In December 2011, the Institute for National Security Strategy in Seoul published my paper, "When North Korea Mounts Nuclear Warheads on Its Missiles." In the paper, I pointed out the recognition of the sophistication of North Korea's uranium enrichment program as shown to Sigfried Hecker in November 2010, the consensus that among nuclear experts that North Korea was capable of producing HEU, and the belief among U.S. officials and nuclear experts that North Korea has other secret uranium enrichment facilities and that its program is more advanced than the Iranian program.

I also described numerous reports of North Korean-Iranian collaboration in developing uranium enrichment technology and nuclear warheads that could be mounted on Iran's Shahab-3 missile, a twin of the Nodong. I had conducted extensive research on the North Korean-Iranian relationship in my last three years at the Congressional Research Service. My findings on nuclear collaboration are contained in my CRS Report, "North Korean Nuclear Weapons Development and Diplomacy." In my paper for the Institute for National Security Strategy, I also cited statements by U.S. and South Korean officials that North Korea is close to the production of nuclear warheads.

In examining North Korea's ability to produce nuclear warheads, the central element of my paper was an examination of the technology North Korea received from Pakistan's A.Q. Khan and his network during the 1990s well into the 2000s. Most attention given to Khan's collaboration with North Korea has focused on his provision of a pilot set of about 20 centrifuges that could produce HEU. However, my paper showed that North Korea also received from Khan access to the design information for the uranium nuclear warhead, which the Khan Laboratories developed for the Ghuari missile during the 1998-2001 period. The Ghuari missile is a twin of the Nodong; the original Ghuari missiles were about 35 Nodongs supplied by North Korea prior to 1998. Equally as important, North Korean nuclear experts were present at the six nuclear tests, which Pakistan carried out in May 1998. These tests provided the core information that Khan used to develop the Ghauri warhead by 2001. North Korea appears to have received all of the test data.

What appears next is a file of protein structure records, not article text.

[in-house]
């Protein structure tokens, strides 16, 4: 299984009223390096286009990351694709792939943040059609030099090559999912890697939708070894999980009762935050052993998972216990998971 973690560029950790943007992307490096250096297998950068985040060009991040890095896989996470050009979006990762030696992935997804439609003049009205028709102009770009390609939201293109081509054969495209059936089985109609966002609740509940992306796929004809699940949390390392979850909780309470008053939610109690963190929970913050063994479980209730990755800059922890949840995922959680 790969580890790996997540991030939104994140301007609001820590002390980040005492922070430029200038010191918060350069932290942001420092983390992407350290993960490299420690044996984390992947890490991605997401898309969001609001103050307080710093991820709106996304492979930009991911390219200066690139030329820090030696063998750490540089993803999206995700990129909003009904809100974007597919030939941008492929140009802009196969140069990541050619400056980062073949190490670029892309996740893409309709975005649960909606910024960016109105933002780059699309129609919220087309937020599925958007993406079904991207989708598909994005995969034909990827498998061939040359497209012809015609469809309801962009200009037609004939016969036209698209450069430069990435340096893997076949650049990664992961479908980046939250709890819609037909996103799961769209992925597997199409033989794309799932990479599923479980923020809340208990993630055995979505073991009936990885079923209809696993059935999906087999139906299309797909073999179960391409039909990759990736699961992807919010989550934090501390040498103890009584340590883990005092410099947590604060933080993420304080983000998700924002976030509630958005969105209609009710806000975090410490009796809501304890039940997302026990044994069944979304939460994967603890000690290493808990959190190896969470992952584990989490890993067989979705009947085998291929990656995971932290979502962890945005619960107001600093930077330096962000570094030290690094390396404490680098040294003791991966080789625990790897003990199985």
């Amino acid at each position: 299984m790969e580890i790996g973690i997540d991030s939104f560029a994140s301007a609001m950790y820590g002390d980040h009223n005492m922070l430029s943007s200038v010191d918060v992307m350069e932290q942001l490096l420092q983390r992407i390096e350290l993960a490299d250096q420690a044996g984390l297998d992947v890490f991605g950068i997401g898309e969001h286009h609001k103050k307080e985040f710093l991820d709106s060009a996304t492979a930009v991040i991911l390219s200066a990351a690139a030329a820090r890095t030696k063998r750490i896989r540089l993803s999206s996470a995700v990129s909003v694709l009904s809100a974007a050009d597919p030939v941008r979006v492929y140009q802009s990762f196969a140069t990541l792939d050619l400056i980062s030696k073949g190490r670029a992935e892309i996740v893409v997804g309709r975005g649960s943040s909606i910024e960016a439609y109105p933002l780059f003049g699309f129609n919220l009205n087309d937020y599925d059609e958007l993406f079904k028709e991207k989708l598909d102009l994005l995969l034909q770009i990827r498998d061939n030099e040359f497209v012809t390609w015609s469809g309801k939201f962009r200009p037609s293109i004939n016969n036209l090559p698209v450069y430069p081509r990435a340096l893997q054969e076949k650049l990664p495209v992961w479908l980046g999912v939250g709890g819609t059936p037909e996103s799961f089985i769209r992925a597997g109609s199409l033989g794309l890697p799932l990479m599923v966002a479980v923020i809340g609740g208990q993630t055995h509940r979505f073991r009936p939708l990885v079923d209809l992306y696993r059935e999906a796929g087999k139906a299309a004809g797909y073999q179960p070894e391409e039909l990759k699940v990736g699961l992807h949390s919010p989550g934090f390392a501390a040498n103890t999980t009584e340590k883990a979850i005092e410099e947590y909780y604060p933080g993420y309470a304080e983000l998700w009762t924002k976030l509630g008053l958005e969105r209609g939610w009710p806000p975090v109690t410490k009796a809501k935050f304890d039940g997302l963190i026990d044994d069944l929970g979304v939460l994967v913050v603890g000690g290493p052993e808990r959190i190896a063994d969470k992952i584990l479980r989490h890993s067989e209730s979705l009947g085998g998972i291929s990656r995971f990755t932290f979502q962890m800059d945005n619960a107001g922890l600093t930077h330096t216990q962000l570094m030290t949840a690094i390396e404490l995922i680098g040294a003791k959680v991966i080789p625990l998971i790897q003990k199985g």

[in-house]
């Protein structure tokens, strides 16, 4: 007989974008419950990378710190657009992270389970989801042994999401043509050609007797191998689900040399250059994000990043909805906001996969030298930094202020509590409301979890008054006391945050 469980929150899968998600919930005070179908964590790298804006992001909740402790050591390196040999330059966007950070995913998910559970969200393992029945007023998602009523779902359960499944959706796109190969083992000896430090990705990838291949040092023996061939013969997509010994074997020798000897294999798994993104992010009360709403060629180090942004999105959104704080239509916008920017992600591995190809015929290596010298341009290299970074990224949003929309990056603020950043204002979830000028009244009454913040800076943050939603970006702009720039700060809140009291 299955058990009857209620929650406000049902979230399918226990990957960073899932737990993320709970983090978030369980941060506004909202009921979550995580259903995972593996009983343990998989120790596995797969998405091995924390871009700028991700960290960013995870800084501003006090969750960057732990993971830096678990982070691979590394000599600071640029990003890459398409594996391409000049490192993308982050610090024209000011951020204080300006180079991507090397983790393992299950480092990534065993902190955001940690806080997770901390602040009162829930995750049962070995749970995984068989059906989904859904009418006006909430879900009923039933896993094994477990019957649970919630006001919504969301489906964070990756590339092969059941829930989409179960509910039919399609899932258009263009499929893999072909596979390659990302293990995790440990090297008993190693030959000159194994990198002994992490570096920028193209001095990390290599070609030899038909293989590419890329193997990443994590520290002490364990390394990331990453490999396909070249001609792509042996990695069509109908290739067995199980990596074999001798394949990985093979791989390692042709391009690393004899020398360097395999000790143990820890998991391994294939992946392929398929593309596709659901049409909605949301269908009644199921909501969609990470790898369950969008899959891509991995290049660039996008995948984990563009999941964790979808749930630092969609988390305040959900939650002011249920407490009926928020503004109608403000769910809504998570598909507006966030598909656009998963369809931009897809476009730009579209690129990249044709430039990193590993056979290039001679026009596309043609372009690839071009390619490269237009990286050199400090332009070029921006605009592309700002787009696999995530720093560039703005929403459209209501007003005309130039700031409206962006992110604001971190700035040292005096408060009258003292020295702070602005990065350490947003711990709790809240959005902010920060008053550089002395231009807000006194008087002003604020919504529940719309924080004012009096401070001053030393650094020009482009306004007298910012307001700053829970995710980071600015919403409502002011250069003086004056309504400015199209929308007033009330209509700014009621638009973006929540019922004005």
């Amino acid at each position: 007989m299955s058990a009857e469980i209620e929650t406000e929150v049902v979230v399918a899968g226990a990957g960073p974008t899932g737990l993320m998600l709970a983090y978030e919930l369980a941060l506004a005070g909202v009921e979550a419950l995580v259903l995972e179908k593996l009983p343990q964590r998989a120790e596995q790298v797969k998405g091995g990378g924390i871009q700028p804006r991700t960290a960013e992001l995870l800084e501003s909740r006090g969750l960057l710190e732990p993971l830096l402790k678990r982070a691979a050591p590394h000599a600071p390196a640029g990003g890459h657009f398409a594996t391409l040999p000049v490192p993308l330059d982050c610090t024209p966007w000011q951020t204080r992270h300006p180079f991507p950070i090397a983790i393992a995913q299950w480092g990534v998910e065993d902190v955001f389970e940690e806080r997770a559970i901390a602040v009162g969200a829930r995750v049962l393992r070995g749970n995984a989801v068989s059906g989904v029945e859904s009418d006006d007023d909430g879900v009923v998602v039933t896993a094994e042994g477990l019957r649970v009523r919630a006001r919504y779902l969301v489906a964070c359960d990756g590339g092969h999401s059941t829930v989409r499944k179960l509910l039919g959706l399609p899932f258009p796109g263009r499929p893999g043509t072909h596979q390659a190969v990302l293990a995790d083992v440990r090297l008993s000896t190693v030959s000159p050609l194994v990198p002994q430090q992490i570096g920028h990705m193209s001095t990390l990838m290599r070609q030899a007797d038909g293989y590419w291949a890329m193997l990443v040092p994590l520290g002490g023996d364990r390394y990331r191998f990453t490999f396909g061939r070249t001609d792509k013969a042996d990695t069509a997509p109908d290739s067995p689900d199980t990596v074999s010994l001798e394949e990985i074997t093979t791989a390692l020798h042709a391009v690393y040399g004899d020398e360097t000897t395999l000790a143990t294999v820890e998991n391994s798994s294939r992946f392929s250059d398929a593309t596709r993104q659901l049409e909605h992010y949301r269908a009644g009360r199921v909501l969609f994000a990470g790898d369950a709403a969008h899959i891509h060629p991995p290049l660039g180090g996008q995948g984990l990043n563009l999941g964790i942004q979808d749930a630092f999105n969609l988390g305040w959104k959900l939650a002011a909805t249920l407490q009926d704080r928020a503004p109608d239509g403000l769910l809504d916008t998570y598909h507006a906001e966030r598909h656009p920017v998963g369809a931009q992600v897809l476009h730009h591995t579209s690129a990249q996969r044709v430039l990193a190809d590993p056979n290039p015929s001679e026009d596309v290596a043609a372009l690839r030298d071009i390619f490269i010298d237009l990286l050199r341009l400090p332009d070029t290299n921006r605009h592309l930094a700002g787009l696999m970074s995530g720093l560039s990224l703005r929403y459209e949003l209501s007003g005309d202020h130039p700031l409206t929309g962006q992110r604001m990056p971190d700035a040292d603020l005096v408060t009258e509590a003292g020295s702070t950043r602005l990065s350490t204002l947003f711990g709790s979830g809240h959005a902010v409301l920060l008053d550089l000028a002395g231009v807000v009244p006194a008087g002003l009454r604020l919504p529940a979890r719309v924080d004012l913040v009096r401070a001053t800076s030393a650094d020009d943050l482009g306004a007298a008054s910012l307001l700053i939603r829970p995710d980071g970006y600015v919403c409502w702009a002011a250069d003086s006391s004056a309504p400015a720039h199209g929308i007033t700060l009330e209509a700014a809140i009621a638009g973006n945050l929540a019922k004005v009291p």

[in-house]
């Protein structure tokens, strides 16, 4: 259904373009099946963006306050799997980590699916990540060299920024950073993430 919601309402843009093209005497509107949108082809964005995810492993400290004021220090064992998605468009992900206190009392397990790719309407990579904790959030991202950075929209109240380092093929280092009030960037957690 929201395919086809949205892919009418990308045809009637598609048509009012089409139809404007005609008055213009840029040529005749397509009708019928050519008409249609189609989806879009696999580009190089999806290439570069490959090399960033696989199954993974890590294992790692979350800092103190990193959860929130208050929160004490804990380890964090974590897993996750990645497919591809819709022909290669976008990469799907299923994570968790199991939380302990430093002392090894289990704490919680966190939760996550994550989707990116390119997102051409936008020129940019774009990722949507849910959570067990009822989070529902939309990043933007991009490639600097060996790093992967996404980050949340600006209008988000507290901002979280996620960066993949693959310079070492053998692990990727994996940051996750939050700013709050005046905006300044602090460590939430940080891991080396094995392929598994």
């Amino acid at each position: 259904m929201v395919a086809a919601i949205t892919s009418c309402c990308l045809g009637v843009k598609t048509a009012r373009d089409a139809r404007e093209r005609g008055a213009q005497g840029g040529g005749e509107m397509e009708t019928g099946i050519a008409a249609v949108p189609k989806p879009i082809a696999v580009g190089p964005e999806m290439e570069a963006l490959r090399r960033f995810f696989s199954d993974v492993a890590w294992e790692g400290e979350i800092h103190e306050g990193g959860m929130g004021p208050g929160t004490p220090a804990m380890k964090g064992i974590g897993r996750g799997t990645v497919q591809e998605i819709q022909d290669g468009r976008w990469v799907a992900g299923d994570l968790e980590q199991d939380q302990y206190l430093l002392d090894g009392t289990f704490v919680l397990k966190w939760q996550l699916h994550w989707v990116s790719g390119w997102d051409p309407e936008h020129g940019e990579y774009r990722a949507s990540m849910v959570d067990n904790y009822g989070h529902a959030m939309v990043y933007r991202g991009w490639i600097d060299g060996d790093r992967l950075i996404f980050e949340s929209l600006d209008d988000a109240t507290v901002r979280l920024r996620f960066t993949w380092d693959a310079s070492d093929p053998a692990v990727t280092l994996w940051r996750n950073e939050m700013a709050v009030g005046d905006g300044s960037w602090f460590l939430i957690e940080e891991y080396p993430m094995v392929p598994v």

North Korean nuclear experts worked in the Khan Laboratories until at least 2002 during the period when the nuclear warheads were perfected and mounted on the Ghuari missiles. A U.S. National Intelligence Estimate of 2002, disclosed the New Yorker Magazine, reportedly stated that North Korea and Pakistan shared "warhead design information" and "weapons-testing data." A.Q. Khan's account, given to British journalist Simon Henderson and described in the Washington Post on December 28, 2009, stated that part of Khan's collaboration with North Korea was that "the North Koreans would help Pakistan in fitting the nuclear warhead into the Ghauri missile."